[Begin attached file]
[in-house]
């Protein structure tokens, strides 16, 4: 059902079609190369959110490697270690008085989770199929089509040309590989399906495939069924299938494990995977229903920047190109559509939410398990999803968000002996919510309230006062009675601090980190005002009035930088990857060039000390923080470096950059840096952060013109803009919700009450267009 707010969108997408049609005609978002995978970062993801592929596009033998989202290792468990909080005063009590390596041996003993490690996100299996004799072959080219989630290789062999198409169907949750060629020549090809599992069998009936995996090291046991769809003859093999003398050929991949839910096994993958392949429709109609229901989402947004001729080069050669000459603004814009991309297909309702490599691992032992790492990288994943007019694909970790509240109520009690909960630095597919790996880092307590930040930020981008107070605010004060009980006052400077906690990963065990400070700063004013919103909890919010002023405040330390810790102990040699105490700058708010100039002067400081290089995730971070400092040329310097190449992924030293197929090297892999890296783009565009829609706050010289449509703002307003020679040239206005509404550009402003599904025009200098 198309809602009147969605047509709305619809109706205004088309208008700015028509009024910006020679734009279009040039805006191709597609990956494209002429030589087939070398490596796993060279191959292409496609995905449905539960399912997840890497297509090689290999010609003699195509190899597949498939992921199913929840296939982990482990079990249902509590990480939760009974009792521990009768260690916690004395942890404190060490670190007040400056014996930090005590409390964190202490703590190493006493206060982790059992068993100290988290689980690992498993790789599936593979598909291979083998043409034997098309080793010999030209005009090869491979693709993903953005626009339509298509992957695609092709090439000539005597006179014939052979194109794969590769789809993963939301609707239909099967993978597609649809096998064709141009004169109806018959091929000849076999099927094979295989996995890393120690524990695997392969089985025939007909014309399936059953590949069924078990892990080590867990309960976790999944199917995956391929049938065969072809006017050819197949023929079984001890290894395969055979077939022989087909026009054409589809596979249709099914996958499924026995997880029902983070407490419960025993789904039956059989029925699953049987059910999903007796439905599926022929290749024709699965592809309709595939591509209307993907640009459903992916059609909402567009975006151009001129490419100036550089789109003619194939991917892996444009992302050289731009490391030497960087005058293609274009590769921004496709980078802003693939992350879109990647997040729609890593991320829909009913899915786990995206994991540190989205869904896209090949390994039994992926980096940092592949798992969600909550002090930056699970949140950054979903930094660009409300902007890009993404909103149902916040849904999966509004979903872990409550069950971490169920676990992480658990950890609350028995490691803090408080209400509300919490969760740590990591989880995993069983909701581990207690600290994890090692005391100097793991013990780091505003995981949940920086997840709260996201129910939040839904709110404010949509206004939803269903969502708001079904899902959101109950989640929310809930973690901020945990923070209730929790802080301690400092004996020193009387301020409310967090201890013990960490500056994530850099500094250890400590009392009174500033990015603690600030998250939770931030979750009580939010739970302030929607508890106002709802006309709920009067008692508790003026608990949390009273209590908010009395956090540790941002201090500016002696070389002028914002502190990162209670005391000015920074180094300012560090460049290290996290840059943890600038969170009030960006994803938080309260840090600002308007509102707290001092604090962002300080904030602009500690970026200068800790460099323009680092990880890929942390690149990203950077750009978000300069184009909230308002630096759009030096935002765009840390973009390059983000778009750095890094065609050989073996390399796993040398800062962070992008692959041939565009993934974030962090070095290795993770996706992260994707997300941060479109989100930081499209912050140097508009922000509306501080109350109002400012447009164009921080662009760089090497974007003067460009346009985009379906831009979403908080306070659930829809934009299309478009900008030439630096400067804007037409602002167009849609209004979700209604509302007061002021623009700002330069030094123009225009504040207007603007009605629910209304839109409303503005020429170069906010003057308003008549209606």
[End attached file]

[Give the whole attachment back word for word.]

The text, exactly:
[in-house]
């Protein structure tokens, strides 16, 4: 059902079609190369959110490697270690008085989770199929089509040309590989399906495939069924299938494990995977229903920047190109559509939410398990999803968000002996919510309230006062009675601090980190005002009035930088990857060039000390923080470096950059840096952060013109803009919700009450267009 707010969108997408049609005609978002995978970062993801592929596009033998989202290792468990909080005063009590390596041996003993490690996100299996004799072959080219989630290789062999198409169907949750060629020549090809599992069998009936995996090291046991769809003859093999003398050929991949839910096994993958392949429709109609229901989402947004001729080069050669000459603004814009991309297909309702490599691992032992790492990288994943007019694909970790509240109520009690909960630095597919790996880092307590930040930020981008107070605010004060009980006052400077906690990963065990400070700063004013919103909890919010002023405040330390810790102990040699105490700058708010100039002067400081290089995730971070400092040329310097190449992924030293197929090297892999890296783009565009829609706050010289449509703002307003020679040239206005509404550009402003599904025009200098 198309809602009147969605047509709305619809109706205004088309208008700015028509009024910006020679734009279009040039805006191709597609990956494209002429030589087939070398490596796993060279191959292409496609995905449905539960399912997840890497297509090689290999010609003699195509190899597949498939992921199913929840296939982990482990079990249902509590990480939760009974009792521990009768260690916690004395942890404190060490670190007040400056014996930090005590409390964190202490703590190493006493206060982790059992068993100290988290689980690992498993790789599936593979598909291979083998043409034997098309080793010999030209005009090869491979693709993903953005626009339509298509992957695609092709090439000539005597006179014939052979194109794969590769789809993963939301609707239909099967993978597609649809096998064709141009004169109806018959091929000849076999099927094979295989996995890393120690524990695997392969089985025939007909014309399936059953590949069924078990892990080590867990309960976790999944199917995956391929049938065969072809006017050819197949023929079984001890290894395969055979077939022989087909026009054409589809596979249709099914996958499924026995997880029902983070407490419960025993789904039956059989029925699953049987059910999903007796439905599926022929290749024709699965592809309709595939591509209307993907640009459903992916059609909402567009975006151009001129490419100036550089789109003619194939991917892996444009992302050289731009490391030497960087005058293609274009590769921004496709980078802003693939992350879109990647997040729609890593991320829909009913899915786990995206994991540190989205869904896209090949390994039994992926980096940092592949798992969600909550002090930056699970949140950054979903930094660009409300902007890009993404909103149902916040849904999966509004979903872990409550069950971490169920676990992480658990950890609350028995490691803090408080209400509300919490969760740590990591989880995993069983909701581990207690600290994890090692005391100097793991013990780091505003995981949940920086997840709260996201129910939040839904709110404010949509206004939803269903969502708001079904899902959101109950989640929310809930973690901020945990923070209730929790802080301690400092004996020193009387301020409310967090201890013990960490500056994530850099500094250890400590009392009174500033990015603690600030998250939770931030979750009580939010739970302030929607508890106002709802006309709920009067008692508790003026608990949390009273209590908010009395956090540790941002201090500016002696070389002028914002502190990162209670005391000015920074180094300012560090460049290290996290840059943890600038969170009030960006994803938080309260840090600002308007509102707290001092604090962002300080904030602009500690970026200068800790460099323009680092990880890929942390690149990203950077750009978000300069184009909230308002630096759009030096935002765009840390973009390059983000778009750095890094065609050989073996390399796993040398800062962070992008692959041939565009993934974030962090070095290795993770996706992260994707997300941060479109989100930081499209912050140097508009922000509306501080109350109002400012447009164009921080662009760089090497974007003067460009346009985009379906831009979403908080306070659930829809934009299309478009900008030439630096400067804007037409602002167009849609209004979700209604509302007061002021623009700002330069030094123009225009504040207007603007009605629910209304839109409303503005020429170069906010003057308003008549209606």